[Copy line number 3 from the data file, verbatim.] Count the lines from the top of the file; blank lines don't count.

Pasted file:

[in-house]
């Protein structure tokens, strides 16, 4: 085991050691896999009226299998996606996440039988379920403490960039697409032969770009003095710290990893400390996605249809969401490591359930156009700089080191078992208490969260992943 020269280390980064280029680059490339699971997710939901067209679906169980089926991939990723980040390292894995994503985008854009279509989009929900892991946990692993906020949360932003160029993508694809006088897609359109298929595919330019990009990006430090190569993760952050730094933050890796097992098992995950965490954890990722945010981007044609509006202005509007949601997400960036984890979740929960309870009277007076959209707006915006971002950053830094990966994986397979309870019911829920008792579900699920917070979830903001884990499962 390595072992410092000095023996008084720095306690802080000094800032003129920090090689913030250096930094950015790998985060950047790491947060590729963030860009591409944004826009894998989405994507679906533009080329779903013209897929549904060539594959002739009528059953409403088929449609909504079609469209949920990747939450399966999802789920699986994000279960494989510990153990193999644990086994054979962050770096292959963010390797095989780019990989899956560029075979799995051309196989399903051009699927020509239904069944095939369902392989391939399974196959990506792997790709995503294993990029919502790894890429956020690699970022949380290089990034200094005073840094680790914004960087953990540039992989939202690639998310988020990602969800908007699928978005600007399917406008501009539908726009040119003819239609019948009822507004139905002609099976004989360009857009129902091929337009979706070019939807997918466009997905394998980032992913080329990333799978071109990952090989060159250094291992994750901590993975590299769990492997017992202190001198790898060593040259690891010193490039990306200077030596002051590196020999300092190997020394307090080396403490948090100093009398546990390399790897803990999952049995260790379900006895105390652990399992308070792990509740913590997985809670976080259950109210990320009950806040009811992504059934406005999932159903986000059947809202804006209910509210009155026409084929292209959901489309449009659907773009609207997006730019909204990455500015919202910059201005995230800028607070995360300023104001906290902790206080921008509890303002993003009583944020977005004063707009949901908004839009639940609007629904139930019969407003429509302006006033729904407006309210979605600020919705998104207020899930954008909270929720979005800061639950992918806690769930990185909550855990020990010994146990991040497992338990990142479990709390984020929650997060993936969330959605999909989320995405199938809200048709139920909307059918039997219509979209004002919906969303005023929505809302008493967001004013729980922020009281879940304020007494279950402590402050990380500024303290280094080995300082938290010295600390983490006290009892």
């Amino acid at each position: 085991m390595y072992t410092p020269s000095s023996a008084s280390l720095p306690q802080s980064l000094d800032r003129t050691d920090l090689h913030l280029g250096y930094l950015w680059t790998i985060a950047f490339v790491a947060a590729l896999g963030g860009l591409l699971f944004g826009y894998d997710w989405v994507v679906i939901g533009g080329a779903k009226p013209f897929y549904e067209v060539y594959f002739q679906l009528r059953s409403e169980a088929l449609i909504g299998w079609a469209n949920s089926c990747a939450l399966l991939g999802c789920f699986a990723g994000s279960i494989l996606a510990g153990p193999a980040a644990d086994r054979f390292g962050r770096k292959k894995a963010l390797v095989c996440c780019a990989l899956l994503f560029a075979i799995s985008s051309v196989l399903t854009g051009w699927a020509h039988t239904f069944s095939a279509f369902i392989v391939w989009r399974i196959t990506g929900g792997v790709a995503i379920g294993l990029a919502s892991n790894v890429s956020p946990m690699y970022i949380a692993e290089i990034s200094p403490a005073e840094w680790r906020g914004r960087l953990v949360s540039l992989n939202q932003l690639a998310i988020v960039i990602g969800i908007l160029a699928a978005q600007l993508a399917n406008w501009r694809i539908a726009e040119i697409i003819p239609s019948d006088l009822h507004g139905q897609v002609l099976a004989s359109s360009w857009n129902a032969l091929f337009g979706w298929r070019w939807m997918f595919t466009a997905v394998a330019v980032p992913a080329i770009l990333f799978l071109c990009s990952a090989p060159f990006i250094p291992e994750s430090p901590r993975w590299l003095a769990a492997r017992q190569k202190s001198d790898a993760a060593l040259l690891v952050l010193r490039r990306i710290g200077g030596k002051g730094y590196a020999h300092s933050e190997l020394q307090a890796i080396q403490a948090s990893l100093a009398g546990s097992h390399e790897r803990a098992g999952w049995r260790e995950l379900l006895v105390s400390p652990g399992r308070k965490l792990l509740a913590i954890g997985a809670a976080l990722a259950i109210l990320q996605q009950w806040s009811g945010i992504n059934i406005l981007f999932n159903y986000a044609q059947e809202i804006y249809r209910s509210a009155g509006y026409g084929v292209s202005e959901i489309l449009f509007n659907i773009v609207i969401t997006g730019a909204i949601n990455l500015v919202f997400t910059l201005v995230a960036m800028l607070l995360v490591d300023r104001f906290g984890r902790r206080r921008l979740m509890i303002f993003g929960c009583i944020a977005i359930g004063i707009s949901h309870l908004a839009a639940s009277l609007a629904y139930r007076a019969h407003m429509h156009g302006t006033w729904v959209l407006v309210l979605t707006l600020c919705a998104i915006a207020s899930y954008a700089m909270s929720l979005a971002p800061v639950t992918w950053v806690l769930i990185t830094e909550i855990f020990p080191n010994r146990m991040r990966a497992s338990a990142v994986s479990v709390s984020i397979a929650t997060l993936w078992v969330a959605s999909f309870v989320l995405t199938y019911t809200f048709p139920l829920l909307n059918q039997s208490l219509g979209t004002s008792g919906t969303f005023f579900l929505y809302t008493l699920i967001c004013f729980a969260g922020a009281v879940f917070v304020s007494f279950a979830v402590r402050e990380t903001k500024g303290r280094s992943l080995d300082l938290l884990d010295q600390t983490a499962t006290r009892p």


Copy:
């Amino acid at each position: 085991m390595y072992t410092p020269s000095s023996a008084s280390l720095p306690q802080s980064l000094d800032r003129t050691d920090l090689h913030l280029g250096y930094l950015w680059t790998i985060a950047f490339v790491a947060a590729l896999g963030g860009l591409l699971f944004g826009y894998d997710w989405v994507v679906i939901g533009g080329a779903k009226p013209f897929y549904e067209v060539y594959f002739q679906l009528r059953s409403e169980a088929l449609i909504g299998w079609a469209n949920s089926c990747a939450l399966l991939g999802c789920f699986a990723g994000s279960i494989l996606a510990g153990p193999a980040a644990d086994r054979f390292g962050r770096k292959k894995a963010l390797v095989c996440c780019a990989l899956l994503f560029a075979i799995s985008s051309v196989l399903t854009g051009w699927a020509h039988t239904f069944s095939a279509f369902i392989v391939w989009r399974i196959t990506g929900g792997v790709a995503i379920g294993l990029a919502s892991n790894v890429s956020p946990m690699y970022i949380a692993e290089i990034s200094p403490a005073e840094w680790r906020g914004r960087l953990v949360s540039l992989n939202q932003l690639a998310i988020v960039i990602g969800i908007l160029a699928a978005q600007l993508a399917n406008w501009r694809i539908a726009e040119i697409i003819p239609s019948d006088l009822h507004g139905q897609v002609l099976a004989s359109s360009w857009n129902a032969l091929f337009g979706w298929r070019w939807m997918f595919t466009a997905v394998a330019v980032p992913a080329i770009l990333f799978l071109c990009s990952a090989p060159f990006i250094p291992e994750s430090p901590r993975w590299l003095a769990a492997r017992q190569k202190s001198d790898a993760a060593l040259l690891v952050l010193r490039r990306i710290g200077g030596k002051g730094y590196a020999h300092s933050e190997l020394q307090a890796i080396q403490a948090s990893l100093a009398g546990s097992h390399e790897r803990a098992g999952w049995r260790e995950l379900l006895v105390s400390p652990g399992r308070k965490l792990l509740a913590i954890g997985a809670a976080l990722a259950i109210l990320q996605q009950w806040s009811g945010i992504n059934i406005l981007f999932n159903y986000a044609q059947e809202i804006y249809r209910s509210a009155g509006y026409g084929v292209s202005e959901i489309l449009f509007n659907i773009v609207i969401t997006g730019a909204i949601n990455l500015v919202f997400t910059l201005v995230a960036m800028l607070l995360v490591d300023r104001f906290g984890r902790r206080r921008l979740m509890i303002f993003g929960c009583i944020a977005i359930g004063i707009s949901h309870l908004a839009a639940s009277l609007a629904y139930r007076a019969h407003m429509h156009g302006t006033w729904v959209l407006v309210l979605t707006l600020c919705a998104i915006a207020s899930y954008a700089m909270s929720l979005a971002p800061v639950t992918w950053v806690l769930i990185t830094e909550i855990f020990p080191n010994r146990m991040r990966a497992s338990a990142v994986s479990v709390s984020i397979a929650t997060l993936w078992v969330a959605s999909f309870v989320l995405t199938y019911t809200f048709p139920l829920l909307n059918q039997s208490l219509g979209t004002s008792g919906t969303f005023f579900l929505y809302t008493l699920i967001c004013f729980a969260g922020a009281v879940f917070v304020s007494f279950a979830v402590r402050e990380t903001k500024g303290r280094s992943l080995d300082l938290l884990d010295q600390t983490a499962t006290r009892p």